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Otunbaeva Inaugurated As Kyrgyz President


Роза Отунбаева ант берди
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WATCH: Scenes from Roza Otunbaeva's inauguration (in Kyrgyz)


Roza Otunbaeva has been sworn in as Kyrgyzstan's caretaker president at an inauguration ceremony that her government hopes marks the start of an era of stability in the volatile country.

She took her oath of office at a Bishkek concert hall before a packed audience of government officials, diplomats, and politicians.

"Taking upon myself the duties of president of the Kyrgyz Republic, I swear to the people and to my motherland to respect and preserve the constitution and the laws of the Kyrgyz Republic," she said, "to protect the independence and freedom of the Kyrgyz state, to respect and ensure rights and freedoms of all citizens of Kyrgyzstan, and to fulfill the presidential duties with which I was entrusted by the Kyrgyz people."

Otunbaeva said her government would strive to end the political and ethnic violence that has plagued the country since former President Kurmanbek Bakiev was toppled in bloody street riots in April.

She called on all political forces to unite in building a new, modern Kyrgyzstan.

"The new government is ready for constructive cooperation with all political forces, pluralism, freedom of speech, to protect human rights, competition of ideas, and honest dialogue," she said. "We call on all progressive forces to work together to develop and modernize the country."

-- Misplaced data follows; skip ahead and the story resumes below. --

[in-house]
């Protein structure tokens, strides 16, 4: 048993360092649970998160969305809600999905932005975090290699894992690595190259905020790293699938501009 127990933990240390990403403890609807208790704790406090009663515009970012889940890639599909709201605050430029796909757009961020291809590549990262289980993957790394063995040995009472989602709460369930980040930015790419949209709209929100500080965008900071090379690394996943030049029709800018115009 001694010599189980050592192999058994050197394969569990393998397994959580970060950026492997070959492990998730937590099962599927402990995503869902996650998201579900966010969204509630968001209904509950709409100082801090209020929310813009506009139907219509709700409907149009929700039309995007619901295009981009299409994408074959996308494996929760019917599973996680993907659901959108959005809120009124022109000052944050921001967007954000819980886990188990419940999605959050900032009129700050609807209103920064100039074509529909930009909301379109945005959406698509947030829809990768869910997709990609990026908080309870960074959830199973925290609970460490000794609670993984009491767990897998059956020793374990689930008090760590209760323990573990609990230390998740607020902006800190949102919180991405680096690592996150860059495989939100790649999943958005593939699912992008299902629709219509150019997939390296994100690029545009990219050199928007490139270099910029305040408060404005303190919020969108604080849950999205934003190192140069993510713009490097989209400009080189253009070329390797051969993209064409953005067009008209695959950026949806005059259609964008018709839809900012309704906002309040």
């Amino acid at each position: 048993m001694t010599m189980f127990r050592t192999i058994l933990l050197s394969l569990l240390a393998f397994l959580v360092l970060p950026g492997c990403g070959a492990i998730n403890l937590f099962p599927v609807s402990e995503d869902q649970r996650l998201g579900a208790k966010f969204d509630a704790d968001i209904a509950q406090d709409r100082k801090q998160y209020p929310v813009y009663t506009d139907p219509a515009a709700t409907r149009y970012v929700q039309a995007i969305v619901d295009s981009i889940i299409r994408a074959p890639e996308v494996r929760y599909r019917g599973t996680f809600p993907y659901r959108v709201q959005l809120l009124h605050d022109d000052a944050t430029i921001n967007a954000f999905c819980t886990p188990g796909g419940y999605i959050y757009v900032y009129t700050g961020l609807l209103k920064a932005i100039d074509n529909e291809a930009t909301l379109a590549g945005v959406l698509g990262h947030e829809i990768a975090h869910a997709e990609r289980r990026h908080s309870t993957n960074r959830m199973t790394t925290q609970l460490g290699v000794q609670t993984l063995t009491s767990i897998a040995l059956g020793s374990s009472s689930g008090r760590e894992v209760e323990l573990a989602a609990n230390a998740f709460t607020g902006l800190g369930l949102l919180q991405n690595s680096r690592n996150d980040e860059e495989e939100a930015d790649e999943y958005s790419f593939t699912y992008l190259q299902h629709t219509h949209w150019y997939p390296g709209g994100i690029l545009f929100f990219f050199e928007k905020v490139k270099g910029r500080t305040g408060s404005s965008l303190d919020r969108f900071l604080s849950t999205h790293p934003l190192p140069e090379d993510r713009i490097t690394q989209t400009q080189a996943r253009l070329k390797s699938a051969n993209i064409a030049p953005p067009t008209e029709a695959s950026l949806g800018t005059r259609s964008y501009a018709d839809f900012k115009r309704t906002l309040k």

Vital Step

Otunbayeva's inauguration is a vital step for the interim government, which has been weakened by what many view as a lack of political legitimacy.

It follows a national referendum last week that overwhelmingly approved her as caretaker president until 2011.

Voters also gave their support to a new constitution that curbs presidential powers in favor of a European-style parliamentary democracy and sets the stage for parliamentary elections that authorities have scheduled for early October.

In the meantime, the interim government will have to deal with the aftermath of clashes between ethnic Kyrgyz and Uzbeks in the country's south. At least 300 people were killed, by the government's official tally, although Otunbaeva herself has said the death toll may be as high as 2,000. The violence displaced another 400,000 people and left Osh, Kyrgyzstan's second-largest city, in ruins.

In her inauguration address, Otunbaeva promised to provide housing to all those who had lost their homes in the violence.

A career diplomat, Otunbaeva is the first female leader in Central Asia's post-Soviet history.

written by Claire Bigg, with contributions from RFE/RL's Kyrgyz Service

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